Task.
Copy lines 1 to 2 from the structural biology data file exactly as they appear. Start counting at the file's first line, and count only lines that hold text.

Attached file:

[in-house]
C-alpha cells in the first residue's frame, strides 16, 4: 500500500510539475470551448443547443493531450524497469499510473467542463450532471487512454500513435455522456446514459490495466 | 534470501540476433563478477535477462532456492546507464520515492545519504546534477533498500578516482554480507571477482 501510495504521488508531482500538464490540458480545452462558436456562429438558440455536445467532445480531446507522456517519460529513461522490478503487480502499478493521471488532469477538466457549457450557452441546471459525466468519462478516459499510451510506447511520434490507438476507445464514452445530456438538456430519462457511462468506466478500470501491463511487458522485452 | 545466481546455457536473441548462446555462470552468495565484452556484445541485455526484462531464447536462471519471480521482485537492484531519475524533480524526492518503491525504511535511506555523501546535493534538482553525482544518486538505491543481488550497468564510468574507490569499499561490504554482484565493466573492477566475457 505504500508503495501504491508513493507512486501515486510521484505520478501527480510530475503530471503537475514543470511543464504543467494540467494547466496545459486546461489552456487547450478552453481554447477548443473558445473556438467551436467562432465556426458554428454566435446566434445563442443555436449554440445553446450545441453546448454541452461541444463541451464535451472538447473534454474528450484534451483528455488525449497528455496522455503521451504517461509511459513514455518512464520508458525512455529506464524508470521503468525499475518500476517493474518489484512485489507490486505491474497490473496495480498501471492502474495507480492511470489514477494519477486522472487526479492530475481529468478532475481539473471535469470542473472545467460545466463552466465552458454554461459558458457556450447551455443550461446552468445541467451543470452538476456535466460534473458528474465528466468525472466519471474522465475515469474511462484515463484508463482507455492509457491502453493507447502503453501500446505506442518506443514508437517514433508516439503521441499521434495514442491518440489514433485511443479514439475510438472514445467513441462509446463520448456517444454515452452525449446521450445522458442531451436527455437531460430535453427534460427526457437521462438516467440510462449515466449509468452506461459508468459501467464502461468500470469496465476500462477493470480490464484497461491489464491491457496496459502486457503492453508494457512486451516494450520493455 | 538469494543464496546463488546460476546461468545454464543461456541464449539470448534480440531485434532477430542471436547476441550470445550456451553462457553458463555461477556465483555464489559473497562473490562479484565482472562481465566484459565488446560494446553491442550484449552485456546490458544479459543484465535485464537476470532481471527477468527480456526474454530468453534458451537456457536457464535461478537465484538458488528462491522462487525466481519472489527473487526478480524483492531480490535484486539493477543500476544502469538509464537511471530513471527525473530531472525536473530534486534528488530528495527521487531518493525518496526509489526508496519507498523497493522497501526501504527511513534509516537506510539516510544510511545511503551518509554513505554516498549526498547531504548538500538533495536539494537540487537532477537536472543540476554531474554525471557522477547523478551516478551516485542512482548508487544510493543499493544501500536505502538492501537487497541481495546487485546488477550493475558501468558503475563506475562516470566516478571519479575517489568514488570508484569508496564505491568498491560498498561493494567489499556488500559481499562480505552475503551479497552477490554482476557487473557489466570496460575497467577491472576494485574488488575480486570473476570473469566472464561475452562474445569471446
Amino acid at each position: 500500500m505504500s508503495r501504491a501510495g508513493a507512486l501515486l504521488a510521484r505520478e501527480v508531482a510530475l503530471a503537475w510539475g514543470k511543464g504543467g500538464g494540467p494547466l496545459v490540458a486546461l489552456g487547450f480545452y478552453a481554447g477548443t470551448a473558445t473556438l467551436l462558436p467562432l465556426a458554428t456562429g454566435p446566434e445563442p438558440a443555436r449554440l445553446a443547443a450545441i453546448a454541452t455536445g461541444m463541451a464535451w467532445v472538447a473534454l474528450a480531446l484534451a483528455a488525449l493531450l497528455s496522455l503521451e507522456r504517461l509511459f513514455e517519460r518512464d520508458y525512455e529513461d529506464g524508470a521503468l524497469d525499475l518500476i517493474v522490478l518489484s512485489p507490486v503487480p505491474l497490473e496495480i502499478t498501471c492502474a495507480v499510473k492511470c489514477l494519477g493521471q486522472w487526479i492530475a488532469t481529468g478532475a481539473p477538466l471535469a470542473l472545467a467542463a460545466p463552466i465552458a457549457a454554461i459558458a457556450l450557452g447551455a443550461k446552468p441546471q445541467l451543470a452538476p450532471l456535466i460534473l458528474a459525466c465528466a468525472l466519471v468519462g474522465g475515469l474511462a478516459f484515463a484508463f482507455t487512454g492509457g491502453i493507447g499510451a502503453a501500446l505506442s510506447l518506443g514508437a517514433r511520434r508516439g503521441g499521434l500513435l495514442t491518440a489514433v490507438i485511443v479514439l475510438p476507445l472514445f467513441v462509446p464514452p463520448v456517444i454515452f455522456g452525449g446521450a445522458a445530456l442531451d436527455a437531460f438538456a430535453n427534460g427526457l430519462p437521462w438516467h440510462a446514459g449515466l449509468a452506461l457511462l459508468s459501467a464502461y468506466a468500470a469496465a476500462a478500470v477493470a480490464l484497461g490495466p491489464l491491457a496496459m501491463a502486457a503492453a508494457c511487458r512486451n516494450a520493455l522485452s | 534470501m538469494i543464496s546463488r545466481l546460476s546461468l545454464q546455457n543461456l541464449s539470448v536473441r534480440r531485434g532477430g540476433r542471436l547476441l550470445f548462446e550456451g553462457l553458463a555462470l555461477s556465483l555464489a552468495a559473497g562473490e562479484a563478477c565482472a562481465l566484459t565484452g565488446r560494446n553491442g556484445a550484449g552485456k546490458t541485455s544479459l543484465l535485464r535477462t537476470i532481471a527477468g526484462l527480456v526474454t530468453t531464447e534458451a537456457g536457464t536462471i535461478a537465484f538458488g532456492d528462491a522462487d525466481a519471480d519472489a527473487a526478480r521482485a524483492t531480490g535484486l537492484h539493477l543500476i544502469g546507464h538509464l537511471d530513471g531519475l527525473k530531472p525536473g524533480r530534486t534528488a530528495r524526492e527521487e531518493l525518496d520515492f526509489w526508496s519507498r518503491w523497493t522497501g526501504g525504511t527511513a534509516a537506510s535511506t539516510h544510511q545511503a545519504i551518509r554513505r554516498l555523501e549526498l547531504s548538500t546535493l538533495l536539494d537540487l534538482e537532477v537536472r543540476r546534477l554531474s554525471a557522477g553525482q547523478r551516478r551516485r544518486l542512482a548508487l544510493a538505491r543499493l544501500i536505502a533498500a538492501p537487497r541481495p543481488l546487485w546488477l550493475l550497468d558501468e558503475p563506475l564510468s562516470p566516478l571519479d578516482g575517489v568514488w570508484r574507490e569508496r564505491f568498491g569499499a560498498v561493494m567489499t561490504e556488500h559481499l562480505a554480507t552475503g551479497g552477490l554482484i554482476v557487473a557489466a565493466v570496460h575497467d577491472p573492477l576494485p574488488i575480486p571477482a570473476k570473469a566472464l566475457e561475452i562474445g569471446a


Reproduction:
[in-house]
C-alpha cells in the first residue's frame, strides 16, 4: 500500500510539475470551448443547443493531450524497469499510473467542463450532471487512454500513435455522456446514459490495466 | 534470501540476433563478477535477462532456492546507464520515492545519504546534477533498500578516482554480507571477482 501510495504521488508531482500538464490540458480545452462558436456562429438558440455536445467532445480531446507522456517519460529513461522490478503487480502499478493521471488532469477538466457549457450557452441546471459525466468519462478516459499510451510506447511520434490507438476507445464514452445530456438538456430519462457511462468506466478500470501491463511487458522485452 | 545466481546455457536473441548462446555462470552468495565484452556484445541485455526484462531464447536462471519471480521482485537492484531519475524533480524526492518503491525504511535511506555523501546535493534538482553525482544518486538505491543481488550497468564510468574507490569499499561490504554482484565493466573492477566475457 505504500508503495501504491508513493507512486501515486510521484505520478501527480510530475503530471503537475514543470511543464504543467494540467494547466496545459486546461489552456487547450478552453481554447477548443473558445473556438467551436467562432465556426458554428454566435446566434445563442443555436449554440445553446450545441453546448454541452461541444463541451464535451472538447473534454474528450484534451483528455488525449497528455496522455503521451504517461509511459513514455518512464520508458525512455529506464524508470521503468525499475518500476517493474518489484512485489507490486505491474497490473496495480498501471492502474495507480492511470489514477494519477486522472487526479492530475481529468478532475481539473471535469470542473472545467460545466463552466465552458454554461459558458457556450447551455443550461446552468445541467451543470452538476456535466460534473458528474465528466468525472466519471474522465475515469474511462484515463484508463482507455492509457491502453493507447502503453501500446505506442518506443514508437517514433508516439503521441499521434495514442491518440489514433485511443479514439475510438472514445467513441462509446463520448456517444454515452452525449446521450445522458442531451436527455437531460430535453427534460427526457437521462438516467440510462449515466449509468452506461459508468459501467464502461468500470469496465476500462477493470480490464484497461491489464491491457496496459502486457503492453508494457512486451516494450520493455 | 538469494543464496546463488546460476546461468545454464543461456541464449539470448534480440531485434532477430542471436547476441550470445550456451553462457553458463555461477556465483555464489559473497562473490562479484565482472562481465566484459565488446560494446553491442550484449552485456546490458544479459543484465535485464537476470532481471527477468527480456526474454530468453534458451537456457536457464535461478537465484538458488528462491522462487525466481519472489527473487526478480524483492531480490535484486539493477543500476544502469538509464537511471530513471527525473530531472525536473530534486534528488530528495527521487531518493525518496526509489526508496519507498523497493522497501526501504527511513534509516537506510539516510544510511545511503551518509554513505554516498549526498547531504548538500538533495536539494537540487537532477537536472543540476554531474554525471557522477547523478551516478551516485542512482548508487544510493543499493544501500536505502538492501537487497541481495546487485546488477550493475558501468558503475563506475562516470566516478571519479575517489568514488570508484569508496564505491568498491560498498561493494567489499556488500559481499562480505552475503551479497552477490554482476557487473557489466570496460575497467577491472576494485574488488575480486570473476570473469566472464561475452562474445569471446